A new blood test could detect signs of Alzheimer’s years before symptoms emerge, which could help identify people at risk of developing the disease and help develop future treatments. L’Alzheimer, the leading cause of dementia, is currently diagnosed in most cases when the patient experiences a symptom, such as memory loss. At that point, the best treatment options available can only slow the progression of symptoms.
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Research has shown that the suspected cause of Alzheimer’s – a buildup of proteins in the brain – can begin years, or even decades, before symptoms showing cognitive impairment appear. These proteins, called amyloid-beta proteins, aggregate to form what are called oligomers, leading to Alzheimer’s in a process scientists are still trying to understand.
How does it work
A new blood test, developed by researchers at the University of Washington, measures these levels of amyloid-beta protein oligomers in blood samples. Publishing their findings in the Proceedings of the National Academy of Sciences, the researchers showed how the test could detect oligomers in the blood of Alzheimer’s disease patients, but not in most members of a control group who showed no signs of deterioration. cognitive when the blood samples were taken.
Research has shown the suspected cause of Alzheimer’s – a buildup of proteins in the brain – can begin years, or even decades, before the onset of symptoms showing cognitive impairment.https://t.co/SpAWZ8qPIy
— Euronews Next (@euronewsnext) December 6, 2022
“What clinicians and researchers wanted is a reliable diagnostic test for Alzheimer’s — and not just a test that confirms a diagnosis of Alzheimer’s, but one that can also detect signs of the disease before cognitive impairment occurs,” said l is senior author Valerie Daggett, a UW professor of bioengineering and faculty member at the UW Molecular Engineering & Sciences Institute. “This is important for people’s health and for all research into how toxic amyloid-beta oligomers continue to cause the damage they do.” She added that the blood test, called a soluble oligomer binding assay (SOBA), “could be the basis for such a test.”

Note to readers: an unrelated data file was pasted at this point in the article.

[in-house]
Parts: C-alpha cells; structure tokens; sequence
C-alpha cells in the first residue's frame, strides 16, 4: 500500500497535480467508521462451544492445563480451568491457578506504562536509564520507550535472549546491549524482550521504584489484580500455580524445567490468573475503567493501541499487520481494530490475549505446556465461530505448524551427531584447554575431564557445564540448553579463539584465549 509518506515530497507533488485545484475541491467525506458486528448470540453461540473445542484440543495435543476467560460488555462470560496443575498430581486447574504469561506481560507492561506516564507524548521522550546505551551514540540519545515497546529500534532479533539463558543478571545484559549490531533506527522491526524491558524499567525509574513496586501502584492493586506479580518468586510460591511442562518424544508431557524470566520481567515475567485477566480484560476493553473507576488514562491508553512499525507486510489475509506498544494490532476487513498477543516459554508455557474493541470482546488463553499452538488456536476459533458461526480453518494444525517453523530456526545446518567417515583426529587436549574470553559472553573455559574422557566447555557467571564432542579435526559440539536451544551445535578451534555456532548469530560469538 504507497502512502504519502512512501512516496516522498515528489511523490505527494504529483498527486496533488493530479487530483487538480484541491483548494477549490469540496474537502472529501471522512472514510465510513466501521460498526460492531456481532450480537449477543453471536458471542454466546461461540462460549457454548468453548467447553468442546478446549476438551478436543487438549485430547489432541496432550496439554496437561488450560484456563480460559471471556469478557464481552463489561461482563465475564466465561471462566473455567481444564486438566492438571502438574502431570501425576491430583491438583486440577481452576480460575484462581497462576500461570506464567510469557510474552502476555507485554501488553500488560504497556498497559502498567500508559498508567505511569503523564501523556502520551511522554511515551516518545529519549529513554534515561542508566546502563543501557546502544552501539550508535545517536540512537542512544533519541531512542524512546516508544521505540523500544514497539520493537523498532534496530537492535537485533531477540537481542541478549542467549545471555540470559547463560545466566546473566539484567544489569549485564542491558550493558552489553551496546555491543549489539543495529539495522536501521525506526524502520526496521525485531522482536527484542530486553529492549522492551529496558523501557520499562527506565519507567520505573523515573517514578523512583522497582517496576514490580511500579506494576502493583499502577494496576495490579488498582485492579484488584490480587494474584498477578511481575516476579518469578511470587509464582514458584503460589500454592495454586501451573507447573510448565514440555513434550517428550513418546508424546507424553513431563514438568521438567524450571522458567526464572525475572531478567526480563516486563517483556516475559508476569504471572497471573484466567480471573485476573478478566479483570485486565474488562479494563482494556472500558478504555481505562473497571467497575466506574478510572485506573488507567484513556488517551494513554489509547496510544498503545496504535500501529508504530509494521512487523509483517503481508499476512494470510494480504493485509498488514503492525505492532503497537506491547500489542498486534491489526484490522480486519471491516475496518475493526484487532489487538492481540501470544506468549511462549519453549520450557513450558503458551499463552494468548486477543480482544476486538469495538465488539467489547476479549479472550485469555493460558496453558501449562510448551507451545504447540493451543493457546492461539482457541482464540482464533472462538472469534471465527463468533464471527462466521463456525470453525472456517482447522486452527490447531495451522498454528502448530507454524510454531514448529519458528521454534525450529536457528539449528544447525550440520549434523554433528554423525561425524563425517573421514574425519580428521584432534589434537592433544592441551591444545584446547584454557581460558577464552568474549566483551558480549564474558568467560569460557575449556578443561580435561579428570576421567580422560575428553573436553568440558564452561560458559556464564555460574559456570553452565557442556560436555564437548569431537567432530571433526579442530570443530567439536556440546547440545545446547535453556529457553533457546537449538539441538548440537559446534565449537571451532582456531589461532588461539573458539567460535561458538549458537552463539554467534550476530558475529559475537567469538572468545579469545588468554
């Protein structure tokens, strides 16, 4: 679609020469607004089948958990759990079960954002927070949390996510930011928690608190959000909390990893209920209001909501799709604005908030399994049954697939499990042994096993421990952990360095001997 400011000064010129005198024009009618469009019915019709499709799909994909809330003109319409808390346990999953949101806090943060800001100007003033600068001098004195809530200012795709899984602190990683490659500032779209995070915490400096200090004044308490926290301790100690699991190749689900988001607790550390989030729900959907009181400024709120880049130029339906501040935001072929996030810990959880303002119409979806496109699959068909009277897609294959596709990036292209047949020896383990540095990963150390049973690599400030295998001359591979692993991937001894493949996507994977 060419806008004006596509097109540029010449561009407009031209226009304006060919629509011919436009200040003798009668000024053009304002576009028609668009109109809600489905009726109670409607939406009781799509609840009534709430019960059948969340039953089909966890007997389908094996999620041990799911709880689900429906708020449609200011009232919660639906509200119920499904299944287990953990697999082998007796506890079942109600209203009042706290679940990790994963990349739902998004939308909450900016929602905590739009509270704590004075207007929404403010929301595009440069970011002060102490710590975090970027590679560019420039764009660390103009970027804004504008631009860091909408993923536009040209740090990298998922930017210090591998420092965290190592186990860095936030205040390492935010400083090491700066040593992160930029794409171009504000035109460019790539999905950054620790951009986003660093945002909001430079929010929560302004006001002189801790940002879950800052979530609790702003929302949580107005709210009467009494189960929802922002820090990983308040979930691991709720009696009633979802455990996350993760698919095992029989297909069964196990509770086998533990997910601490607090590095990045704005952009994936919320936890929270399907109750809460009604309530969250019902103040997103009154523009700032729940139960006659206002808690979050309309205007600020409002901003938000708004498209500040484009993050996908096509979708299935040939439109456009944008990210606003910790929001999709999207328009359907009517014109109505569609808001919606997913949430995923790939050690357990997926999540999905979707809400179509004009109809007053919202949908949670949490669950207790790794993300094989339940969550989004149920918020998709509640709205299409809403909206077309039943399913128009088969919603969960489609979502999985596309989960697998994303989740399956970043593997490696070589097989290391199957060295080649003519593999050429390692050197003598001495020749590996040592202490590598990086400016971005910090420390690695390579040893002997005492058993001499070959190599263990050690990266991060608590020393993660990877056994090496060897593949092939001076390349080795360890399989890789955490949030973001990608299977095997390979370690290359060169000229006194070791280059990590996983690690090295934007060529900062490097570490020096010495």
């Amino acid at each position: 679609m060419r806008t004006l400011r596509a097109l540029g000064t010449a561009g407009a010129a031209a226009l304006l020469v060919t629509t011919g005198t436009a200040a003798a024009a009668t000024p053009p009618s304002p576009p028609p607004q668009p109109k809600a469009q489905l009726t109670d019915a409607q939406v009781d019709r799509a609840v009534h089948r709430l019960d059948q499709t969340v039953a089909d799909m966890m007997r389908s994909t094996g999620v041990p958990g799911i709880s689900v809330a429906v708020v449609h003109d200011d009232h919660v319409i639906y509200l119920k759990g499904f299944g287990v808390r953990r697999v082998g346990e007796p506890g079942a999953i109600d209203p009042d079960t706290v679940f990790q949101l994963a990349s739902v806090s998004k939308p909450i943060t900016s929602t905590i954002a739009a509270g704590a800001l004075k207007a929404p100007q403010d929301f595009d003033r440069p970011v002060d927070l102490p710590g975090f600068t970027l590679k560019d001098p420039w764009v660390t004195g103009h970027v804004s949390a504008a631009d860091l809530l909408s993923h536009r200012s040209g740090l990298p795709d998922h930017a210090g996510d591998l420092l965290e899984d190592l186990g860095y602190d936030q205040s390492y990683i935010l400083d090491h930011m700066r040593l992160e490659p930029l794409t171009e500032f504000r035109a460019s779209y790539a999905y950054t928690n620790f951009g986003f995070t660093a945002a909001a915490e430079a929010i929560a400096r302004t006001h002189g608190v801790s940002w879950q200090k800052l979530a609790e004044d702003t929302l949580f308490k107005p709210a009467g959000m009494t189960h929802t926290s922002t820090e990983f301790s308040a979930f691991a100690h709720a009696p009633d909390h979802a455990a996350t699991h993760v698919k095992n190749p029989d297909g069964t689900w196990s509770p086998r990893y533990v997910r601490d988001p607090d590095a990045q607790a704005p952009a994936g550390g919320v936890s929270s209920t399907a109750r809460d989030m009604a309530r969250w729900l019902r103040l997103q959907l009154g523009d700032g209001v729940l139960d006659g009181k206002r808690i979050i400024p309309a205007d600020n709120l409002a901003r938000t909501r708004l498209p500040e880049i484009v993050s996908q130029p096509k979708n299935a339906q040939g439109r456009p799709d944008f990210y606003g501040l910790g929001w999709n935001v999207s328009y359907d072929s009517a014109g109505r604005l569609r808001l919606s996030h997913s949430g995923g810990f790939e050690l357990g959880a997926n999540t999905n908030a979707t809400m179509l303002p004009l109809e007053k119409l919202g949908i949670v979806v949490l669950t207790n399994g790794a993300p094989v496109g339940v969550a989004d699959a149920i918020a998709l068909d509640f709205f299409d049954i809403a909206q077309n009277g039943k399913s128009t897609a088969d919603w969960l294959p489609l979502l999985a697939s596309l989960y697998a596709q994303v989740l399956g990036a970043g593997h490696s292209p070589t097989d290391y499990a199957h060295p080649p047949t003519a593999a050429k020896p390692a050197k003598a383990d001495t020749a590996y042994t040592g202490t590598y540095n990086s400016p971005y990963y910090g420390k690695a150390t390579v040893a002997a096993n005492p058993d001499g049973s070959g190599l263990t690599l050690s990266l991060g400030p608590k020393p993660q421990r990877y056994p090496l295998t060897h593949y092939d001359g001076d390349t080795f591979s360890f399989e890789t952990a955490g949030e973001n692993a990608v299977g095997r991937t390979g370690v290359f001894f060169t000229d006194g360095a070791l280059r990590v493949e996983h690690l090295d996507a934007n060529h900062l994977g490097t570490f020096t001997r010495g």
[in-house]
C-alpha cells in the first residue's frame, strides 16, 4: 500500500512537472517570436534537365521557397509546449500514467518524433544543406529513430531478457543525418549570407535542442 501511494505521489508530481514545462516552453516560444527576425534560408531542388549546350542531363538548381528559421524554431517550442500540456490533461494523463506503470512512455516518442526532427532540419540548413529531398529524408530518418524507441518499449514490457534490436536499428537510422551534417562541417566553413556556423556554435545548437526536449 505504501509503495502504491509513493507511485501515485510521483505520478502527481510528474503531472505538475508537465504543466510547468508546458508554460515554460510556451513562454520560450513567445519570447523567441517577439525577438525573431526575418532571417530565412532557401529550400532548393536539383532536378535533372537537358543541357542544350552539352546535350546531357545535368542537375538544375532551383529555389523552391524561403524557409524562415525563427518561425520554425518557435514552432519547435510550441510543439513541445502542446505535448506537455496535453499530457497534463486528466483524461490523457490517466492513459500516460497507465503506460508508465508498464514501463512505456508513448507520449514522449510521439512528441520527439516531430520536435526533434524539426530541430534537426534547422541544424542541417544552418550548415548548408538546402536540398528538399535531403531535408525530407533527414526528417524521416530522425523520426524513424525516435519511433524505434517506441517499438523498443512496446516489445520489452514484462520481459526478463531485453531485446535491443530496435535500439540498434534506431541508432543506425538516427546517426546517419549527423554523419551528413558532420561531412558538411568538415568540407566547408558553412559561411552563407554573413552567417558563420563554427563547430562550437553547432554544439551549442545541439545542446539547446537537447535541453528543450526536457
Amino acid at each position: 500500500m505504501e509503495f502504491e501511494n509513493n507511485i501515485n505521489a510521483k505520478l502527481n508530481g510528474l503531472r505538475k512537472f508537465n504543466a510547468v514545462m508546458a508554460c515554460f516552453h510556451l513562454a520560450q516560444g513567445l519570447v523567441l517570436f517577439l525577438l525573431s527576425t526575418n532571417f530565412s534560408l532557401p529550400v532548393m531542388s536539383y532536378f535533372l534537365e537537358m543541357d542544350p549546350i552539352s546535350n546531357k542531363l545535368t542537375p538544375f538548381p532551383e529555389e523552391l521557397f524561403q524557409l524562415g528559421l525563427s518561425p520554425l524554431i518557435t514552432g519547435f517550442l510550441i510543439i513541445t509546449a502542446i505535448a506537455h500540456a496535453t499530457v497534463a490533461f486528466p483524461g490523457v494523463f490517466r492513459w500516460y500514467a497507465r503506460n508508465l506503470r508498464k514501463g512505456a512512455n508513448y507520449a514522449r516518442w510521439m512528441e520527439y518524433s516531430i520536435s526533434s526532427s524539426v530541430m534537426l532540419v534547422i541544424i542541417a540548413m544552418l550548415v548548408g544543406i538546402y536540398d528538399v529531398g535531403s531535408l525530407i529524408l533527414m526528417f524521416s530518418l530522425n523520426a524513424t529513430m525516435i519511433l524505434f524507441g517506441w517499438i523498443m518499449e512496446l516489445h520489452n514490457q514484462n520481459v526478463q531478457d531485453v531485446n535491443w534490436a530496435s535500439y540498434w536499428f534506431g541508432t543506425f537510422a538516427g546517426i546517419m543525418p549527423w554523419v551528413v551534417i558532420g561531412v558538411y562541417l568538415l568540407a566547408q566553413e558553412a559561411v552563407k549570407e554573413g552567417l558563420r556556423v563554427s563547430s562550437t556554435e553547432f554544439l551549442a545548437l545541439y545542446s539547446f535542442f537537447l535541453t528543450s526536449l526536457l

The team developed what’s called an alpha sheet, which is a protein structure that binds to oligomers in blood or cerebrospinal fluid. The test then confirms whether the oligomers attached to the alpha sheet are made up of beta-amyloid proteins. The researchers tested SOBA on blood samples from 310 research subjects who had previously made their blood samples and some of their medical records available for Alzheimer’s research. At the time the blood samples were drawn, the subjects were recorded as having no signs of cognitive impairment, mild cognitive impairment, Alzheimer’s disease, or any other form of dementia. SOBA detected oligomers in the blood of individuals with mild cognitive impairment and moderate to severe Alzheimer’s. In 53 cases, the research subject’s Alzheimer’s diagnosis was verified after death by autopsy, while blood samples from 52 of them, taken years before their death, contained toxic oligomers. SOBA also detected oligomers in those control group members who, as the recordings show, subsequently developed mild cognitive impairment.